Jump to ContentJump to Main Navigation
Satyric PlayThe Evolution of Greek Comedy and Satyr Drama$
Users without a subscription are not able to see the full content.

Carl Shaw

Print publication date: 2014

Print ISBN-13: 9780199950942

Published to Oxford Scholarship Online: August 2014

DOI: 10.1093/acprof:oso/9780199950942.001.0001

Show Summary Details
Page of

PRINTED FROM OXFORD SCHOLARSHIP ONLINE (www.oxfordscholarship.com). (c) Copyright Oxford University Press, 2019. All Rights Reserved. Under the terms of the licence agreement, an individual user may print out a PDF of a single chapter of a monograph in OSO for personal use (for details see www.oxfordscholarship.com/page/privacy-policy).date: 26 May 2019

Comedy and Satyr Drama in Plato and Aristotle

Comedy and Satyr Drama in Plato and Aristotle

Chapter 1 (p.13) Comedy and Satyr Drama in Plato and Aristotle
Satyric Play

Carl A. Shaw

Oxford University Press

Plato and Aristotle overtly maintain a dyadic theory of drama, but the first chapter shows that they represent satyric play as a third theatrical genre with significant connections to comedy. In the conclusion of the Symposium, Plato’s Socrates remarks that the same dramatist can skillfully write both comedy and tragedy. Plato proves this by establishing the dialogue itself as a mixed (“high” and “low” / “tragic” and “comic”) satyr play of sorts. He connects the Symposium’s Erotic and Dionysiac themes to the similarly romantic, “middlebrow” performance of satyr play, even depicting Socrates as a satyric and Erotic figure. Aristotle also undermines his strict theatrical binary in the Poetics when he briefly mentions “satyric” performance. Not only does he subvert his theory that a poet’s nature must match his genre, but he also describes the satyric ethos in language very similar to the description of Middle Comedy offered in his Nicomachean Ethics.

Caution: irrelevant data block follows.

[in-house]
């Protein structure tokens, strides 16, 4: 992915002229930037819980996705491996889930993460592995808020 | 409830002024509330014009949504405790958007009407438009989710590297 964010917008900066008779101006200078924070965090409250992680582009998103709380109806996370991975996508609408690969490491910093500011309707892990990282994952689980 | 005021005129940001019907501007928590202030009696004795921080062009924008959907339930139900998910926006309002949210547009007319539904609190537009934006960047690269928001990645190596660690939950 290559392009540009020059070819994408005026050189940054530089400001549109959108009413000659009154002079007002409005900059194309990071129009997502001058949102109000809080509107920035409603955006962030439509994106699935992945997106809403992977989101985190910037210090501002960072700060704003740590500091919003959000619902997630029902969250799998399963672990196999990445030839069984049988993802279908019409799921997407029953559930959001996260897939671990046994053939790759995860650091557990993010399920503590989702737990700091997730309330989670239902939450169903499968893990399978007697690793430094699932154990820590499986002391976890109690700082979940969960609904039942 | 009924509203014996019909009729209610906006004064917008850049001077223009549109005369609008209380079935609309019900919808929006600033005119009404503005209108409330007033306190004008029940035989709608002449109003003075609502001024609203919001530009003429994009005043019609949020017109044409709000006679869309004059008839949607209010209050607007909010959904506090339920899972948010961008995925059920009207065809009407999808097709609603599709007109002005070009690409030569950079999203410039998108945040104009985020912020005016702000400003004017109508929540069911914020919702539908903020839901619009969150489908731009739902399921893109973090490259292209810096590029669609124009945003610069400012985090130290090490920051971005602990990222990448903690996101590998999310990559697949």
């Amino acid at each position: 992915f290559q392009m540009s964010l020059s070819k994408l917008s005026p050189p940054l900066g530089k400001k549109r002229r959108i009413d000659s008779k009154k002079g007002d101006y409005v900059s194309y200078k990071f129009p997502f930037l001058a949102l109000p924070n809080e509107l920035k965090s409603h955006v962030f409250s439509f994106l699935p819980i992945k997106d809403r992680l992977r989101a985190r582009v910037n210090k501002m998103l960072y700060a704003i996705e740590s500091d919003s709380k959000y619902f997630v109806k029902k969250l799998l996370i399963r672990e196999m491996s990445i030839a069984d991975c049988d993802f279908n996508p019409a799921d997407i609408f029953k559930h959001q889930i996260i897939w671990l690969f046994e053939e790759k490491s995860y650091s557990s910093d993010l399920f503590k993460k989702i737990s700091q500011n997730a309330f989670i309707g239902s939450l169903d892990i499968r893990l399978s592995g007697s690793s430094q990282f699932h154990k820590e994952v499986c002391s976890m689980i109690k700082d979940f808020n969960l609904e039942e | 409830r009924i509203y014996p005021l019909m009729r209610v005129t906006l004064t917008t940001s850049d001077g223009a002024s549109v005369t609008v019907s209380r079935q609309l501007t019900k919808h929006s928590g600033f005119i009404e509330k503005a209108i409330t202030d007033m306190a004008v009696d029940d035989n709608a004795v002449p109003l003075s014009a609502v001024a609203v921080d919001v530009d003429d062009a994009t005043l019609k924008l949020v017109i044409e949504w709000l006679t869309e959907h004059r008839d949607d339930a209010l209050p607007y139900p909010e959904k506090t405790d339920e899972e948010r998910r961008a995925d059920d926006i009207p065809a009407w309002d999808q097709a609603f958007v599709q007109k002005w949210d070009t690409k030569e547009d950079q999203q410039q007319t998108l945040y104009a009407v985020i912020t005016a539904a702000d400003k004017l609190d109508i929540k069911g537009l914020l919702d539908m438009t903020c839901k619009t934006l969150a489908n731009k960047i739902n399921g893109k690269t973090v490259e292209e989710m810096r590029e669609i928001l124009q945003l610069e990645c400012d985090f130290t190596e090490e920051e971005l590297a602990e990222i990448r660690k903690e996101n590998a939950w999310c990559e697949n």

Keywords:   Plato, Symposium, Aristotle, Poetics, Genre

Oxford Scholarship Online requires a subscription or purchase to access the full text of books within the service. Public users can however freely search the site and view the abstracts and keywords for each book and chapter.

Please, subscribe or login to access full text content.

If you think you should have access to this title, please contact your librarian.

To troubleshoot, please check our FAQs , and if you can't find the answer there, please contact us .